According to a new study by American scientists, only a few doses of experimental drugs could reverse the age-related decline in memory and mental flexibility in mice. The drug, called ISRIB, restored the memory function of animals suffering traumatic brain injury several months ago, reversed the cognitive impairment of patients with Down syndrome, and even enhanced the cognition of healthy animals in laboratory studies.
Peter Walter, a professor in the Department of Biochemistry and Biophysics at the University of California, San Francisco, believes that the data shows that the aging brain does not permanently lose basic cognitive abilities as commonly believed. These cognitive resources still exist, but are blocked to some extent due to the vicious cycle of cellular pressure. ISRIB’s research and development demonstrates a way to break this cycle and restore cognitive abilities that might have disappeared over time.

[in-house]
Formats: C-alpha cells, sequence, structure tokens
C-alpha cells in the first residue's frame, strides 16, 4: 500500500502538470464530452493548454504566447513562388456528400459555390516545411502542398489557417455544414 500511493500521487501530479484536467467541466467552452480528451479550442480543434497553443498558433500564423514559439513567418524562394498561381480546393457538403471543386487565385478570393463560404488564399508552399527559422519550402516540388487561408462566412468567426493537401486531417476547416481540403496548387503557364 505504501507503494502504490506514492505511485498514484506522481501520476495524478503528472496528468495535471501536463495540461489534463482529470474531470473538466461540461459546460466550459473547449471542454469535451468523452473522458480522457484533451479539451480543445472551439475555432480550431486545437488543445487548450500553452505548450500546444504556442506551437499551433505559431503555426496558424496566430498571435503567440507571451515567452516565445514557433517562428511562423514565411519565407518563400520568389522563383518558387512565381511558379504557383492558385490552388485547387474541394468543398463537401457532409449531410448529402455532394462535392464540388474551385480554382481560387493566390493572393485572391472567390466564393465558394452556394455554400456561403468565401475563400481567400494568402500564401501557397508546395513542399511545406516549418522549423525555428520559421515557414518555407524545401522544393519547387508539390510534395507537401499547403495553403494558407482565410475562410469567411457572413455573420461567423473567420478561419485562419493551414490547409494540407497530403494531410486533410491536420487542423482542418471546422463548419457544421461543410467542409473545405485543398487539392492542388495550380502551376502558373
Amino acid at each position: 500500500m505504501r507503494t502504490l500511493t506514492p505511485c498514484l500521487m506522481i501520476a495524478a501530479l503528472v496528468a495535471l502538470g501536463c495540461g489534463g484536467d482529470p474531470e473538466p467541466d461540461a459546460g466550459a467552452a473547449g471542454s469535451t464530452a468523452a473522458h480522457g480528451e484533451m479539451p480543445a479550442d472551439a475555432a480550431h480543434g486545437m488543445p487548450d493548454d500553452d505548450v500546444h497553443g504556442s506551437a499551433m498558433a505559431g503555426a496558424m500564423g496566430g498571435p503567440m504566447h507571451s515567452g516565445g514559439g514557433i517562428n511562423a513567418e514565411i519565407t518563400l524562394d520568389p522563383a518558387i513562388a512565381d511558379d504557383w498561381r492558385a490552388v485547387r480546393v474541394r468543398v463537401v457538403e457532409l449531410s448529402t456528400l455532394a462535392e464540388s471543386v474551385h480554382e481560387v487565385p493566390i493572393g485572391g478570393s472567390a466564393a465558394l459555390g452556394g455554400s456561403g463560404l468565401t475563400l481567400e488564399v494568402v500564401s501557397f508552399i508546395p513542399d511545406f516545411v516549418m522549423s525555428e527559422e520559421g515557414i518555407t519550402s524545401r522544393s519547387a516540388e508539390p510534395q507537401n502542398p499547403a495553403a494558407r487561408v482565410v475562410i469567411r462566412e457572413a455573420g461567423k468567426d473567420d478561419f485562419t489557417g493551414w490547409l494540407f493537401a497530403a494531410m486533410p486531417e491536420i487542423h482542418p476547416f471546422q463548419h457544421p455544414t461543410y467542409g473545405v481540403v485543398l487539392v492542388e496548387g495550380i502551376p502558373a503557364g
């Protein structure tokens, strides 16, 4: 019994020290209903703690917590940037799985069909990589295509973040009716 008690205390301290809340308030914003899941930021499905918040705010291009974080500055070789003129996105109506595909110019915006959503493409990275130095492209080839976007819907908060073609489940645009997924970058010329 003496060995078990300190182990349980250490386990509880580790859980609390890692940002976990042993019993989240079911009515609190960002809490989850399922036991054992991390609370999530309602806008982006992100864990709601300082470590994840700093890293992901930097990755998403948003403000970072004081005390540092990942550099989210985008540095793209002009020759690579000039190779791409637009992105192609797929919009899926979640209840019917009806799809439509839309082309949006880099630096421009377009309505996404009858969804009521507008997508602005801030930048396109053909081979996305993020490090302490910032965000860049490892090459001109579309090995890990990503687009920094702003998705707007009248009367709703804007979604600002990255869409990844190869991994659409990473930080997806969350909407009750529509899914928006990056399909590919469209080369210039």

Walter has won numerous scientific awards for his research on cellular stress response for decades. ISRIB was discovered in 2013 by Walter’s laboratory. Its working principle is to restart cell protein production after cells are inhibited by a certain stress response. This cell quality control mechanism is called integrated stress response (ISR). ISRIB stands for Comprehensive Stress Response Inhibitor.
Recent animal studies conducted by Walter have shown that long-term ISR activation is associated with persistent cognitive and behavioral deficits after traumatic brain injury. A brief ISRIB treatment on mice restored normal brain function almost overnight.